Volume 596, December 2016
|Number of page(s)||14|
|Section||Interstellar and circumstellar matter|
|Published online||12 December 2016|
Formation of X-ray emitting stationary shocks in magnetized protostellar jets ⋆
1 S. D. Astronomía y Geodesia, Facultad de Ciencias Matemáticas, Universidad Complutense de Madrid, 28040 Madrid, Spain
2 INAF–Osservatorio Astronomico di Palermo, Piazza del Parlamento 1, 90134 Palermo, Italy
3 Dipartimento di Fisica e Chimica, Università di Palermo, via Archirafi 36, 90123 Palermo, Italy
4 Dpto. de Astrofísica y CC. de la Atmósfera, Facultad de Física, Universidad Complutense de Madrid, 28040 Madrid, Spain
Received: 14 April 2016
Accepted: 15 July 2016
Context. X-ray observations of protostellar jets show evidence of strong shocks heating the plasma up to temperatures of a few million degrees. In some cases, the shocked features appear to be stationary. They are interpreted as shock diamonds.
Aims. We investigate the physics that guides the formation of X-ray emitting stationary shocks in protostellar jets; the role of the magnetic field in determining the location, stability, and detectability in X-rays of these shocks; and the physical properties of the shocked plasma.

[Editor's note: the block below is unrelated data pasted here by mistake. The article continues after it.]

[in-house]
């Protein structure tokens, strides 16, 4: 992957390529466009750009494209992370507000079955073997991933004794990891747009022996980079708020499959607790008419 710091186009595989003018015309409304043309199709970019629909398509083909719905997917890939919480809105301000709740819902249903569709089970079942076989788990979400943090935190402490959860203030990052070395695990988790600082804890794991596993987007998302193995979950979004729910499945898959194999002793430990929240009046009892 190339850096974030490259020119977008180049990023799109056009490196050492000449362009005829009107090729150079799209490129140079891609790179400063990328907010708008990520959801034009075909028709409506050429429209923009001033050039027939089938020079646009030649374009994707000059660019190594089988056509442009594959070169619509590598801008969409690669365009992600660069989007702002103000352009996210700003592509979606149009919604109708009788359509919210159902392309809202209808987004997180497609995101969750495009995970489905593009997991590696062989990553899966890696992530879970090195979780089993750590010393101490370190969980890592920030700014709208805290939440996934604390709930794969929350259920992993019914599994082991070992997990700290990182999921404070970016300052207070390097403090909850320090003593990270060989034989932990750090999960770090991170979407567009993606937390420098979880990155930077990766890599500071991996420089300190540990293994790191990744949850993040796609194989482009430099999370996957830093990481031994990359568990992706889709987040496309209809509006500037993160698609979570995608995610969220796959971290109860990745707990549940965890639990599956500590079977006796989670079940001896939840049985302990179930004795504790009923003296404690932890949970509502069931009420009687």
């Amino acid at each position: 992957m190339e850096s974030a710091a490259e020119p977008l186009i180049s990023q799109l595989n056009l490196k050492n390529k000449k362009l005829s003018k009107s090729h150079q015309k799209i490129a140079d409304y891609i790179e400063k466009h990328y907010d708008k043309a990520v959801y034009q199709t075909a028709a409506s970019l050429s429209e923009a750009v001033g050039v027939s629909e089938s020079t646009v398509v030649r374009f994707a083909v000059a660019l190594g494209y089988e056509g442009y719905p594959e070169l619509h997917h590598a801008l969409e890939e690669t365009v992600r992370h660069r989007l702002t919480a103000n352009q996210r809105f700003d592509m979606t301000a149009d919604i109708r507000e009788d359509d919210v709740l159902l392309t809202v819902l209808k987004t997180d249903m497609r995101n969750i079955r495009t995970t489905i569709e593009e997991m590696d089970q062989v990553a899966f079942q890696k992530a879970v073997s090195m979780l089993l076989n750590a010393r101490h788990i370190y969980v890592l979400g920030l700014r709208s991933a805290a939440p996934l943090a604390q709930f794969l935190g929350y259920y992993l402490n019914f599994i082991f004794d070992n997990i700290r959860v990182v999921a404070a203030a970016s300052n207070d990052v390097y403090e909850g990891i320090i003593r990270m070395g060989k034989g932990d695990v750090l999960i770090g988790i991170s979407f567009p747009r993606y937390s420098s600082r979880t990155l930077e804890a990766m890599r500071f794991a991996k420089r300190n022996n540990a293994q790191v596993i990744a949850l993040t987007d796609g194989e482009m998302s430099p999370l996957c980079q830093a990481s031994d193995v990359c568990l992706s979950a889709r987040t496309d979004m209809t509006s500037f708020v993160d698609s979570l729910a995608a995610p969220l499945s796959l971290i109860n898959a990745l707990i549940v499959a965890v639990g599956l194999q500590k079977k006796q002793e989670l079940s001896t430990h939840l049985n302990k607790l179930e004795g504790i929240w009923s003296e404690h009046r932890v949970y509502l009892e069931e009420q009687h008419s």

Methods. We performed a set of 2.5-dimensional magnetohydrodynamic numerical simulations that modelled supersonic jets ramming into a magnetized medium and explored different configurations of the magnetic field. The model takes into account the most relevant physical effects, namely thermal conduction and radiative losses. We compared the model results with observations, via the emission measure and the X-ray luminosity synthesized from the simulations.
Results. Our model explains the formation of X-ray emitting stationary shocks in a natural way. The magnetic field collimates the plasma at the base of the jet and forms a magnetic nozzle there. After an initial transient, the nozzle leads to the formation of a shock diamond at its exit which is stationary over the time covered by the simulations (~40−60 yr; comparable with timescales of the observations). The shock generates a point-like X-ray source located close to the base of the jet with luminosity comparable with that inferred from X-ray observations of protostellar jets. For the range of parameters explored, the evolution of the post-shock plasma is dominated by the radiative cooling, whereas the thermal conduction slightly affects the structure of the shock.
Key words: ISM: jets and outflows / magnetohydrodynamics (MHD) / ISM: magnetic fields / stars: protostars / ISM: structure / X-rays: ISM
A movie is available at http://www.aanda.org
© ESO, 2016
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